Stocks set record as economy reaccelerates
A surge in global manufacturing activity sends the S&P 500 above 1,700 for the first time.
After a lot of hand wringing over the future of the Federal Reserve's cheap money stimulus over the last few months, stocks are once again pushing to new record highs. And they're doing it because of solid, tangible, fundamental reasons: The economy is revving up.
Manufacturing activity data released over the last 24 hours confirms this. The U.S. ISM Manufacturing Index improved to its best level in more than two years on a surge of new orders. Production improved more than 11.5 points to 65, indicating the strongest month-over-month expansion since the recovery started. Any reading over 50 indicates growth.
And it's not just happening here, but overseas as well.
China's manufacturing sector unexpectedly returned to growth last month, suggesting the recent slowdown in the Middle Kingdom (as illicit lending practices are cracked down on) is reversing. The Chinese State Council announced Wednesday night that it would allow growth in China to slow to an unreasonable level as it works to reorient the country away from fixed-asset investment towards domestic consumption.
Japan's economy enjoyed its fifth month of manufacturing activity expansion as new orders continue to grow thanks to a cheaper yen -- which is boosting export competitiveness.
But the biggest turnaround is what is happening in the eurozone. Europe's manufacturing sector has been contracting since late 2011, throwing countries like Spain into recession as budget austerity and financial turmoil took its took on the currency union. But lower sovereign borrowing costs, a stabilization in the bond market, and renewed vigor has pushed the eurozone's Manufacturing PMI back into expansionary territory.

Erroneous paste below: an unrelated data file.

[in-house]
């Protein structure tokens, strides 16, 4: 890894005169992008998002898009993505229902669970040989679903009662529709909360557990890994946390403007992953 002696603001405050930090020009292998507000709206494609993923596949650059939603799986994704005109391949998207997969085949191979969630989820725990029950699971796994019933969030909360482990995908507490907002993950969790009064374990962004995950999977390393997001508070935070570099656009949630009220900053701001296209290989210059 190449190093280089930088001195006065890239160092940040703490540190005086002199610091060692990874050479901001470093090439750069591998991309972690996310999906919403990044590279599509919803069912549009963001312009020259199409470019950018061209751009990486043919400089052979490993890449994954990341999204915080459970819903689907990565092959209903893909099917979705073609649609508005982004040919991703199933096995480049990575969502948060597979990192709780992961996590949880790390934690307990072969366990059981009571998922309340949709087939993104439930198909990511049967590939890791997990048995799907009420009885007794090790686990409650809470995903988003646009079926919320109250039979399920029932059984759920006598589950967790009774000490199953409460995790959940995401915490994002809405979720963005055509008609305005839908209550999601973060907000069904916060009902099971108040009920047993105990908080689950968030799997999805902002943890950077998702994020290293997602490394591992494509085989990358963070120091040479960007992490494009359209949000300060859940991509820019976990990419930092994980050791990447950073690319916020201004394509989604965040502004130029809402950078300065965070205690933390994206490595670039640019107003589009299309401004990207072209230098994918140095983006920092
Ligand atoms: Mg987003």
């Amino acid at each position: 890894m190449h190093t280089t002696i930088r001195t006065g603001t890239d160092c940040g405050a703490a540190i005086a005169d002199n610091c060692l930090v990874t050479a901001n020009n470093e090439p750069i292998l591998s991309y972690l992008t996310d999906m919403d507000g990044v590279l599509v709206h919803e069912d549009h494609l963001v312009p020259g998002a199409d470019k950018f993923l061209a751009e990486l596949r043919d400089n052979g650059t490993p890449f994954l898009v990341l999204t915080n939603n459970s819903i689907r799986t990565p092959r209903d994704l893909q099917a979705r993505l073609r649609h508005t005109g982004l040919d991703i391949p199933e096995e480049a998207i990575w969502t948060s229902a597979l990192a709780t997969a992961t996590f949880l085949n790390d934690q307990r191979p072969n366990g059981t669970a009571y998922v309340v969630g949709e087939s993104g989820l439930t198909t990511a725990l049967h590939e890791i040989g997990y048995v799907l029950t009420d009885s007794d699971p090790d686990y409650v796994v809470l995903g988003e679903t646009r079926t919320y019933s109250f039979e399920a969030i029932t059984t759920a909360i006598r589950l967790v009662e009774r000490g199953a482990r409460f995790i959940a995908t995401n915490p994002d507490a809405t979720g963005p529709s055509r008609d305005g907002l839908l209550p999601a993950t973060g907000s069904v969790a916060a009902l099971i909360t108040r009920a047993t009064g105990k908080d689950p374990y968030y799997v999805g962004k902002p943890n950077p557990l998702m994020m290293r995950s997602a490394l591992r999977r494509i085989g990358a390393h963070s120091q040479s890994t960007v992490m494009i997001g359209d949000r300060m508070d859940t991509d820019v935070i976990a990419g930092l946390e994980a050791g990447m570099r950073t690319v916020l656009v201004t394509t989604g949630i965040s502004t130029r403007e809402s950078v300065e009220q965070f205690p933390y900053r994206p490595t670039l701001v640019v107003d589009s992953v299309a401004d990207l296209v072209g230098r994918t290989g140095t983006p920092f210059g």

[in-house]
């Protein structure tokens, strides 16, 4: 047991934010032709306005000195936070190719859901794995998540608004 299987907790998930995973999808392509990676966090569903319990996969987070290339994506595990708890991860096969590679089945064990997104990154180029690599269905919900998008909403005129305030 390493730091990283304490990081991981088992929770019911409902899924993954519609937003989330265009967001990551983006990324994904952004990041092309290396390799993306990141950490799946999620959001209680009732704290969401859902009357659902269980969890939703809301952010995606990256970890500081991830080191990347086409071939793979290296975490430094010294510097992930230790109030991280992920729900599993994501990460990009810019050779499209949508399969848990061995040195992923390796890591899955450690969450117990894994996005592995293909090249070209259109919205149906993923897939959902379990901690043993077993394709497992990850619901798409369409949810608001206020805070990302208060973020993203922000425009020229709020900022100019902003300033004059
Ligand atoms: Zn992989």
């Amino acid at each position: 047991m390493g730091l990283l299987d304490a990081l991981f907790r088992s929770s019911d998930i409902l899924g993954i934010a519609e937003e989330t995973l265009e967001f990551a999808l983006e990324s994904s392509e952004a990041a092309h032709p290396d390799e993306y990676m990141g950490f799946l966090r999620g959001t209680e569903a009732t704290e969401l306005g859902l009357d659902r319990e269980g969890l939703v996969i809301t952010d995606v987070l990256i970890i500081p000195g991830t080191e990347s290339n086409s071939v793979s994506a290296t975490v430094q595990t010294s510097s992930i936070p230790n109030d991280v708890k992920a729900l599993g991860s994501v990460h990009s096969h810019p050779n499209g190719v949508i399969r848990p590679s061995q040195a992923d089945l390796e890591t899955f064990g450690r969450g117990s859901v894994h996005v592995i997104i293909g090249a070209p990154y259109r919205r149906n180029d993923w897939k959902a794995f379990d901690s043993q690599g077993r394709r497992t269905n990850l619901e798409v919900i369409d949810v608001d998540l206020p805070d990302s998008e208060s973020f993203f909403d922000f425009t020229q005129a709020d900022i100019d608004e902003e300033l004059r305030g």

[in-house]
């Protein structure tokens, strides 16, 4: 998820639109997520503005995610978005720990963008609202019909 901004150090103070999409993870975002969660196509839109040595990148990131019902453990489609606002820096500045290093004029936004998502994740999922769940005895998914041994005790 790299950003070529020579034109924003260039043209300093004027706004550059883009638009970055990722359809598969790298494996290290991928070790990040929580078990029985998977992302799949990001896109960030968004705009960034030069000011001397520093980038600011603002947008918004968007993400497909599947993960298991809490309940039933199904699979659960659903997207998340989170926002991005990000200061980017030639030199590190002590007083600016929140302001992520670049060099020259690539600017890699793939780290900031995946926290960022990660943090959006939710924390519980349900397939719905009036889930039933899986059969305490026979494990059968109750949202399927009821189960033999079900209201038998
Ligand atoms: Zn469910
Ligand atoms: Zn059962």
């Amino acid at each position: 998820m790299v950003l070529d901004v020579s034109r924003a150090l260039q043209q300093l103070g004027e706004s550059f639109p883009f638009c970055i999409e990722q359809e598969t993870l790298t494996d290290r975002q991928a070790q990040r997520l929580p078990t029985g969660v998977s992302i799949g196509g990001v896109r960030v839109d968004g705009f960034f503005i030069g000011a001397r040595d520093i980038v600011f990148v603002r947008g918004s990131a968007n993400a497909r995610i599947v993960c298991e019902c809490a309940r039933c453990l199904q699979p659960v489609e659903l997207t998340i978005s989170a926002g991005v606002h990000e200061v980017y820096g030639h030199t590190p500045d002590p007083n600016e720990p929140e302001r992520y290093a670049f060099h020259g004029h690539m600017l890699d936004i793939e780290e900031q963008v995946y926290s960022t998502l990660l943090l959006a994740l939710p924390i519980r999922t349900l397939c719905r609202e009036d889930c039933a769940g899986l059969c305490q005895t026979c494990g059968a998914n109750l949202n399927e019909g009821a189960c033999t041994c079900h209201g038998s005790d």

Even Greece, the economic basket case that it is, is on the mend. The Markit Greece Manufacturing PMI is rebounding, though still in contractionary territory. Employment and new orders are contracting at their slowest pace since January 2010.
While there are concerns on the horizon, such as the looming fiscal fight in Washington, for now, the next milestone that's set to be crossed is Dow 16,000.
I'm looking for beleaguered, economically sensitive steel stocks like Cliffs Natural Resources (CLF) to be the biggest beneficiaries of all this.
And a ramp up in global factory activity should soon translate into firmer industrial commodity prices, higher inflation, and some support for gold and silver as bond-market derived inflation expectations pop to their highest level since early 2012 as crude oil makes another run at the $110 a barrel level.
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Oil prices make run at $110 a barrel and you act like this is a good thing. This is a RICH MANS country and they could care less about the economy of working Americans.
Why yes, I just went outside and tripped over a pile 'o money. It's just everywhere.
I think the market could have shown some growth this year, but the S and P 500 up 19.6%. What was the term…oh yes…irrational exuberance.
I kept a conservative amount in the game, so "yee haw ridem cowboy" I assume.
"After a lot of hand wringing over the future of the Federal Reserve's cheap money stimulus over the last few months"
You misread the gesture. That wasn't hand-wringing. That was 83% of America shaking their fists at Bernanke as he pompously manipulated our existence for yet another month. The other 17% couldn't care less because they're directly connected to the printing presses and get theirs by Osmosis. We're headed for a war over fake money printing. Could anything be more ridiculous.
Anthony? Solid, tangible, fundamental reasons? Last month you said these were not even in sight, and today, this?
First Jubak and deflation, now you...Do the writers just grab story headlines out of a hat?
Can you think of another profession where you get paid for spinning jargon-filled nonsense without any accountability?
You would be better off turning to your own crystal ball to find out what to do with your money. Reading AM's predictions you can make money only if you do not do what he says. What a joke.
And it hits the brakes just as fast...lol
Once Wall Street takes money from the investors..
they hit the sale button and steal their profits...
Then come back the next day to play the same game..
How quickly we forget - we haven't come close to the 2% GDP growth mark in any of the last 3 quarters. The employment picture is still very bleak, not only because the U6 remains high, but because of the type of jobs that are being created - part time, low-paying, etc... And lest we forget, the markets dropped about 5% back in June when Bernanke dare even mention that at some point in the future, he just might have to consider possibly tapering QE.
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